"It's like taking out the trash," he said.
I said, "Taking out the trash?"
"Yes. Like paying someone to do something I don't want to."
"Killing someone is like taking out the trash?"
"If they're evil, yes. Yes it is."
I could not respond. I sat across from an old and dear friend at a table in one of the finest restaurants of a large city. We had just finished a wonderful meal of sushi. As often happens when we meet, we were discussing the world and its troubles, solving each and every dilemma with the wise sagacity that comes with a full stomach. We agree on many things yet on this topic my friend's words sent a chill through me. Did he truly believe that taking a human life, regardless of the reason; was nothing more than removing garbage? To me there is a qualitative difference between taking a human life and taking rotting food, old newspapers and other refuse to a landfill.
The death penalty is a very controversial issue, but in the U.S. most states have death penalties and have used them since the Supreme Court restored the constitutionality of the death penalty in 1976. Texas leads with 464 executions. Virginia has executed 108. Combined, these two states "disposed" of over half the "trash" (572 of 1015 people) in the USA. Countries like China, Saudia Arabia and Iran execute more people per year than the U.S., but we tend to look down on them as less civilized.
I understand that we must protect innocent people from harm. However, I worry about our decision to kill people, particularly when it is done in a cold antiseptic fashion like "taking out the garbage". I say give the accused a fair trial. If they are convicted, and a death penalty is handed down, then those who support the death penalty should view the proceedings. Otherwise, we may simply equate taking life with removing garbage.
When I hide from the impact of my decisions I fail to take responsibility for them. I come to view life like reality television with an opportunity to relax and get a snack during commercials. I am not saying I would never want to kill someone if they harmed someone near and dear to me, but I am certain that doing so would make me miserable for the rest of my life. Thus I am very uncomfortable with the idea of hiring someone else to do the killing for me.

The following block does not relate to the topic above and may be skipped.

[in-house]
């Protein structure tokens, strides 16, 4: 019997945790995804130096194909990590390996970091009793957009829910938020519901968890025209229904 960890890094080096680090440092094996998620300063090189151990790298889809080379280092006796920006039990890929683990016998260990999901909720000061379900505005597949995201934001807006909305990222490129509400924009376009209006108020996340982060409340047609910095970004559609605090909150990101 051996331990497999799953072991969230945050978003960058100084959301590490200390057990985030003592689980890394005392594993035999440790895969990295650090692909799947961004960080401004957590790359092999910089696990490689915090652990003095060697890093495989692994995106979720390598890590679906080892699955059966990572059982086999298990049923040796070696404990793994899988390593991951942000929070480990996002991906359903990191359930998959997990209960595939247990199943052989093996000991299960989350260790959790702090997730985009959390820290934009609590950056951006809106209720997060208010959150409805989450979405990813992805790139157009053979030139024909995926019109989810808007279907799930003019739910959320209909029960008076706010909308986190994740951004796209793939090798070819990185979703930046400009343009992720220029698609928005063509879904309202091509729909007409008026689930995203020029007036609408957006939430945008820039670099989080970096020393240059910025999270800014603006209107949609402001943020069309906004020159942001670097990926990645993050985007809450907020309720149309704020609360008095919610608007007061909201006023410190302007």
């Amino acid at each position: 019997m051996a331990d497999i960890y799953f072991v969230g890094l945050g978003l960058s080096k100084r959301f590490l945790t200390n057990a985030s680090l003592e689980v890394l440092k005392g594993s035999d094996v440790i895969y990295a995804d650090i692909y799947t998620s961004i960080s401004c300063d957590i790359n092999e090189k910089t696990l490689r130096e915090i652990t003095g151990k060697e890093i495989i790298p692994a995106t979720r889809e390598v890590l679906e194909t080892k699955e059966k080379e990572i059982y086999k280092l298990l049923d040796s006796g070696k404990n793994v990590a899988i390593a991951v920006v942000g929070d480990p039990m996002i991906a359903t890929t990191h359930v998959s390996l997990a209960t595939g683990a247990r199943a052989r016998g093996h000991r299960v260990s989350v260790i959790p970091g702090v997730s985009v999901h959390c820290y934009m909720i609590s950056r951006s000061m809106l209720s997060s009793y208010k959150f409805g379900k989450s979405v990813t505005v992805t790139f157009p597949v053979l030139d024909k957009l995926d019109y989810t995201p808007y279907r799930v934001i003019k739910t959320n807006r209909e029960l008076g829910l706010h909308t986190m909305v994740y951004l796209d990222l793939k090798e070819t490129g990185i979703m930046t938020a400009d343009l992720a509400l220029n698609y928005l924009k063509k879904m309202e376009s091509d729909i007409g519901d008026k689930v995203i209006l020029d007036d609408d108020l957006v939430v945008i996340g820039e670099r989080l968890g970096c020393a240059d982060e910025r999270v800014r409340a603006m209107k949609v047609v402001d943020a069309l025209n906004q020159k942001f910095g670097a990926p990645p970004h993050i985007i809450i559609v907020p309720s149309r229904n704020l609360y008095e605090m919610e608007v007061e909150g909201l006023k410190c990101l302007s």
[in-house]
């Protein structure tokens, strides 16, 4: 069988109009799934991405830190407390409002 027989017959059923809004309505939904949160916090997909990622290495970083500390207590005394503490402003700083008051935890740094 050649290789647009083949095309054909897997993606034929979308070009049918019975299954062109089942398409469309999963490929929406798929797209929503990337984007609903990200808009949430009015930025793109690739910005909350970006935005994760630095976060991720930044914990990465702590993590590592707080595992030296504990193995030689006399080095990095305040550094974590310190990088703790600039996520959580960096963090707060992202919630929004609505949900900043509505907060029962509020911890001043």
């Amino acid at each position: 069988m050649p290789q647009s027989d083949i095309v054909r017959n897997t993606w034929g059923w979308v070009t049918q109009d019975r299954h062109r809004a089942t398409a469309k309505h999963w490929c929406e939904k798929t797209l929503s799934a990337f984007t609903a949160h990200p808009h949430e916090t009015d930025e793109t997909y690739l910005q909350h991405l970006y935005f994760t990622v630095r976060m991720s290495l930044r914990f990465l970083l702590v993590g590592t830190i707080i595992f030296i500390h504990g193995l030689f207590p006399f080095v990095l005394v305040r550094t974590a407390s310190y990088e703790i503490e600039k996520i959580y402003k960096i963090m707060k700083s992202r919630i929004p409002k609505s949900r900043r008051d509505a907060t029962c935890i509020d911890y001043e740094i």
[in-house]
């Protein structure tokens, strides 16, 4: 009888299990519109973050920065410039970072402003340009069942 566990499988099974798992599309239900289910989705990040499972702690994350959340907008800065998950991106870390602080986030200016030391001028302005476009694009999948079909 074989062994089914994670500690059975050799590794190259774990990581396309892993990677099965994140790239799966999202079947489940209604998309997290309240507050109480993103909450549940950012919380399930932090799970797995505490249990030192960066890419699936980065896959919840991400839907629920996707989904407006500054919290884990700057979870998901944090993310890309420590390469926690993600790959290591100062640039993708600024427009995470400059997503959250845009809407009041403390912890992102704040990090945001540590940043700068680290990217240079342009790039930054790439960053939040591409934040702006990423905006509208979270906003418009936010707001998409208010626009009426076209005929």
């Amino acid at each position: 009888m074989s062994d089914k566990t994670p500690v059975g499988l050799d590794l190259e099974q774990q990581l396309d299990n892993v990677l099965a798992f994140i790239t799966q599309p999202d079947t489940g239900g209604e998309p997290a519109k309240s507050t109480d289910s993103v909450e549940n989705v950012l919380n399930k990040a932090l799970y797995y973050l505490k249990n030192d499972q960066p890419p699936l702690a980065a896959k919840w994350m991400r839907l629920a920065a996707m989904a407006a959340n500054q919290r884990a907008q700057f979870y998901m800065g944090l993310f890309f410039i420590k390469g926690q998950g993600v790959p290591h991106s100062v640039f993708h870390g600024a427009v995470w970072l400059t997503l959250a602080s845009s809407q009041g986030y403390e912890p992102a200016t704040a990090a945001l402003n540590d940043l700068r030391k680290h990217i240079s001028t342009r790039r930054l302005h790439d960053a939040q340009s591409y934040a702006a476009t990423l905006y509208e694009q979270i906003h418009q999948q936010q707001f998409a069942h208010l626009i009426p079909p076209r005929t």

Some say that the death penalty deters murder, some say it doesn't. I don't know. Intuitively and in the minds of many, fear of death should make people pause before they commit a crime, yet in 2009, the seven states with the highest murder rates all had the death penalty. Regardless of the effectiveness of the death penalty, viewing executions as taking out the trash sickens me. I don't want to treat or see anyone as my death "trash man".
A potentially horrible outcome of the death penalty is the possibility (some say fact) of occasionally killing innocent people. The U.S. has released 15 prisoners since 1992 when DNA mapping was allowed as evidence. What if one of these had been executed? There are reports of innocent people who actually were executed. What if I was the trash man who executed one of these people? As I said, I may get angry enough to kill someday, but I am uncomfortable with hiring someone to kill for me. What right do I have to ask them to endure the suffering that must come from killing someone, especially if the someone is innocent?
Wait a second; don't I hire people to kill for me every day? Don't my taxes pay for policemen and soldiers to protect me? Don't these people have to kill others sometimes? What of them? How must they feel if they end up killing someone innocent of any crime other than being in the wrong place at the wrong time? I don't know the answers to these questions. To me it seems that killing ends up fostering more killing – if I kill you, your friends and relatives will want to kill me; if they kill me, my friends and relatives will want to kill them; on and on and on – a perpetual motion machine of death. But maybe everyone must have their own answers. If you catch me on the wrong day maybe I will view you as trash. Now that's something to think about; something to guard against. But right now it's time for green tea, oatmeal and a walk. Maybe when I am finished I will have the answer to who is trash and who isn't.